We use cookies to give you the best possible experience on our site. Click here to find out more. Allow cookies
Professional Life and Work

Studying Teachers' Lives

Studying Teachers' Lives - problems and possibilities

Yet Becker reminds us that the terrain of research involves not only differentiated voices but stratified voices. It is important to remember that the politicians and bureaucrats who control schools are part of a stratified system where 'those at the top have a more complete picture of what is going on than anyone else'. It would be unfortunate if in studying teachers' lives, we ignored these contextual parameters which so substantially impinge upon and constantly restrict the teacher's life. It is, therefore, I think a crucial part of our ethical position as researchers that we do not 'valorize the subjectivity of the powerless' in the name of telling 'their story'. This would be to merely record constrained consciousness - a profoundly conservative posture and one, as Denzin has noted, which no doubt explains the popularity of such work during the recent conservative political renaissance. In my view teachers' life studies should, where possible, provide not only a 'narrative of action', but also a history or genealogy of context. I say this in full knowledge that this opens up substantial dangers of changing the relationship between 'life story giver' and 'research taker' and of tilting the balance of the relationship further towards the academy.

I think, however, that these dangers must be faced if a genuine collaboration between the life story giver and the research taker is to be achieved. In a real sense 'it cannot be all give and no take'. In what sense is the 'research taker' in a position to give and provide the basis for a reasonably equitable collaboration? I have argued elsewhere that what we are searching for in developing genuine collaboration in studying teachers' lives is a viable' trading point' between life story giver and research taker. The key to this trading point is, I believe, the differential structural location of the research taker. The academic has the time and the resources to collaborate with teachers in developing 'genealogies of context'. These genealogies can provide teachers as a group with aspects of 'the complete picture' which those that control their lives have (or at least aspire to have).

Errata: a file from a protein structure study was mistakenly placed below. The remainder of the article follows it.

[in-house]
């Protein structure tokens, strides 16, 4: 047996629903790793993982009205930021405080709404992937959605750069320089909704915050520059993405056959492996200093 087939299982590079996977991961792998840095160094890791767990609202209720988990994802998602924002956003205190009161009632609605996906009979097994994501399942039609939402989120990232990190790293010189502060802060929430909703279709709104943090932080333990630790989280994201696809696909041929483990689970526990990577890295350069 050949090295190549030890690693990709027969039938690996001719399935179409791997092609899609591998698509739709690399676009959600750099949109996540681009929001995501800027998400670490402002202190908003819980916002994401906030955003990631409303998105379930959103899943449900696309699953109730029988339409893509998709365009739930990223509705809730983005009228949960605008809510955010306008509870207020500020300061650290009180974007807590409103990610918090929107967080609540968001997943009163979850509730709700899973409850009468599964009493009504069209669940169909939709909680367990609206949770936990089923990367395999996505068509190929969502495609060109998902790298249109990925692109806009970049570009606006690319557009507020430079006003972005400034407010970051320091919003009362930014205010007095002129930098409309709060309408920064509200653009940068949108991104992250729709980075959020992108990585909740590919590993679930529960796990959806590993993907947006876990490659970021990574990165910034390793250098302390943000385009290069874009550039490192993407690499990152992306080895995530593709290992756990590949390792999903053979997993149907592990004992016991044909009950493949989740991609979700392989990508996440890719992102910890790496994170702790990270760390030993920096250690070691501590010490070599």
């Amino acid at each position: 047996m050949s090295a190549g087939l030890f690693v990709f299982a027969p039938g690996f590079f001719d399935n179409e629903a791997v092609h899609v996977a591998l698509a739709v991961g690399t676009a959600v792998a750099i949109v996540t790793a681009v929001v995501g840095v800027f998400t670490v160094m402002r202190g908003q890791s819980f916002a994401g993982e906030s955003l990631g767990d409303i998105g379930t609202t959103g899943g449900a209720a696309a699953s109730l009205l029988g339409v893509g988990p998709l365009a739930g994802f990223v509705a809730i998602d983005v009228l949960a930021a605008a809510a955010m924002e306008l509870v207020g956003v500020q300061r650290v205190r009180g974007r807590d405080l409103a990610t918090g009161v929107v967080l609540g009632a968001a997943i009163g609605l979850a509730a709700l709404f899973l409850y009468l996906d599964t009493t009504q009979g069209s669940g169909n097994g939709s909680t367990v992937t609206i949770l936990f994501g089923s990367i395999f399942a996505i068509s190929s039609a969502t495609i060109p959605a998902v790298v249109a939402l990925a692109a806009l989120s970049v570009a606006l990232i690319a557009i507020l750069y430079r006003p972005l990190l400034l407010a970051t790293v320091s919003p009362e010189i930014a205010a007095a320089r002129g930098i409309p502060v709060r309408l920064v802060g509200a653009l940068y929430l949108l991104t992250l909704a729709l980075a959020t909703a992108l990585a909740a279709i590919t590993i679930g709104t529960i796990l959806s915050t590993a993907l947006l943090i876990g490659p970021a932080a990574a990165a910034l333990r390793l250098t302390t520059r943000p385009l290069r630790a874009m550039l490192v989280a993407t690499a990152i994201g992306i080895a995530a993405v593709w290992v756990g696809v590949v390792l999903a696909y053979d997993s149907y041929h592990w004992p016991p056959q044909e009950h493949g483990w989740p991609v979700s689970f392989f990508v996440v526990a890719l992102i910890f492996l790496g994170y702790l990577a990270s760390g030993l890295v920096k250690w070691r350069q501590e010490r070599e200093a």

Much of the work that is emerging on teachers' lives throws up structural insights which locate the teacher's life within the deeply structured and embedded environment of schooling. This provides a prime 'trading point' for the external researcher. For one of the valuable characteristics of a collaboration between teachers as researchers and external researchers is that it is a collaboration between two parties that are differentially located in structural terms, Each see the world through a different prism of practice and thought. This valuable difference may provide the external researcher with a possibility to offer back goods in 'the trade'. The teacher/researcher offers data and insights; the external researcher, in pursuing glimpses of structure in different ways, may now also bring data and insights. The terms of trade, in short, look favourable. In such conditions collaboration may at last begin[i].

[i] Goodson, I.F. and Walker, R. (1990) Biography, Identity and Schooling, London, New York and Philadelphia: Falmer, pp. 148-9. 

1 2 3 4 5 6 7 8 9 10 11 12 13 14 15 16 17 18

Next page

Studying Teachers' Lives Ivor Goodson
  • Date of publication: 06/02/1992
  • Number of pages (as Word doc): 272
  • Publisher: Routledge
  • Subject:
    Professional Life and Work
  • Available in:
  • Appears in:
    Studying Teachers' Lives
  • Paperback
  • Price of book: £42.99
  • ISBN: 978-0-415-06858-1
  • Purchase this book:
  • Buy used and new from: Amazon